Prince William's wife Catherine has become the patron of a series of British charities as she takes on a greater royal role less than a year after their marriage, officials said Thursday.
Catherine, who turns 30 on Monday, has become patron of Britain's National Portrait Gallery and drug charity Action on Addiction, and royal patron of East Anglia's Children's Hospices and art charity The Art Room.
She is also becoming a volunteer with the Scout Association and will privately join some of their activities, especially in north Wales where William is based as a Royal Air Force search and rescue pilot.
The couple were married in April in a ceremony watched by billions of people around the world and are now known by the official titles Duke and Duchess of Cambridge.
"The Duchess's first patronages and her volunteer position reflect Her Royal Highness's personal interests in the arts, the promotion of outdoor activity, and supporting people who are in need of all ages, especially young children," their office St James's Palace said in a statement.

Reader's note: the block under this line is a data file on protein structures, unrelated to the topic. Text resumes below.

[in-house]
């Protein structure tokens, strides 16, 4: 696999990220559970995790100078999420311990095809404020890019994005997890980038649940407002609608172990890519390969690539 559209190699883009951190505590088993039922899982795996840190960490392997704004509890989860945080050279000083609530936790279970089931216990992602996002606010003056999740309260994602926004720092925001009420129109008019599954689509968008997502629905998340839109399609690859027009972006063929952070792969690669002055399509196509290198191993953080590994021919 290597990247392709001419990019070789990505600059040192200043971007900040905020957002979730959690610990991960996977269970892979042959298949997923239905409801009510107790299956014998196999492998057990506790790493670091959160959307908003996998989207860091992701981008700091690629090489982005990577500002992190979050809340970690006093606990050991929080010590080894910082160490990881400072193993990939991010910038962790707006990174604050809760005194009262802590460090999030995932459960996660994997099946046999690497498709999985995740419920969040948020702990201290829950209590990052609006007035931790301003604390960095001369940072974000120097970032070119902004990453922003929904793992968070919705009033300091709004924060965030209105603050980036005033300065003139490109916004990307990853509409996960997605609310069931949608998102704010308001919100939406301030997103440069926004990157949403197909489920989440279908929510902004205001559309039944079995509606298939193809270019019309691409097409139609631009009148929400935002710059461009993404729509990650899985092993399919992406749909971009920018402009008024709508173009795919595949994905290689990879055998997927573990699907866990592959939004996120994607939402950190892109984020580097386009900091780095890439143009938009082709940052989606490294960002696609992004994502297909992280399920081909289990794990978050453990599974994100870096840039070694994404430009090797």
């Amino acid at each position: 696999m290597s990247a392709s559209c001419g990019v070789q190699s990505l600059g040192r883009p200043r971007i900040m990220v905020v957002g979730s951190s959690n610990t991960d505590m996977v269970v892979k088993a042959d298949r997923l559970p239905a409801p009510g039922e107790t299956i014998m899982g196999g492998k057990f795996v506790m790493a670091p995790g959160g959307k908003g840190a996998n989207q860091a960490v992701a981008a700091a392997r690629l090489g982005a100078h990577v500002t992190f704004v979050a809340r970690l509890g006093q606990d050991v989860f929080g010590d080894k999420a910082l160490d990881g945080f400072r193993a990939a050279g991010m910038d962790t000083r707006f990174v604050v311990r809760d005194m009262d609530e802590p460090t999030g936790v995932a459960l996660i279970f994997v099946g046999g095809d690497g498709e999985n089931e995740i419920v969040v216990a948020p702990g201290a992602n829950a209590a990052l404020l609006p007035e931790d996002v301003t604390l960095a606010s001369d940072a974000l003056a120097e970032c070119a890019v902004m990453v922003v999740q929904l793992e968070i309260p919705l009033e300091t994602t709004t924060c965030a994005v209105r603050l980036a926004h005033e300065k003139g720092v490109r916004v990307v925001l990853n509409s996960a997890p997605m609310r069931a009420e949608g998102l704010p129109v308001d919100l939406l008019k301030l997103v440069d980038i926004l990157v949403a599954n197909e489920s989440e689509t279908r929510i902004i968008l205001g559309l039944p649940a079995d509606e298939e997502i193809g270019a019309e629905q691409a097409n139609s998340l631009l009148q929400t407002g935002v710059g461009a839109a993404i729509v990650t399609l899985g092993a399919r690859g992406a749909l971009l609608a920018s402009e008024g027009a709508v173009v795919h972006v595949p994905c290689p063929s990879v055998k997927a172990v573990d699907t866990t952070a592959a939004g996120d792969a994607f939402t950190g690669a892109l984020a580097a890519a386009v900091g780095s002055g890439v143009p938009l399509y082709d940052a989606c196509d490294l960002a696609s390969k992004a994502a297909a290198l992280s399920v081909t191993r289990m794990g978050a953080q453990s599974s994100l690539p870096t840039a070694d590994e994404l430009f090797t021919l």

"The Duchess's new roles reflect Her Royal Highness's wish to support the Royal Family's work in highlighting important causes in the charitable and voluntary sector and the arts.
"The Duchess has chosen to support organisations that complement the charitable work already undertaken by her husband."
The statement said she would make a number of public and private visits across Britain in the coming months to the organisations she had chosen.
Catherine has been settling into "The Firm", as the royal family is known, and attended the Christmas celebrations on Queen Elizabeth II's country estate at Sandringham in eastern England for the first time in December.
The festivities were subdued however when the queen's husband, Prince Philip, had to spend Christmas in hospital after having a heart operation.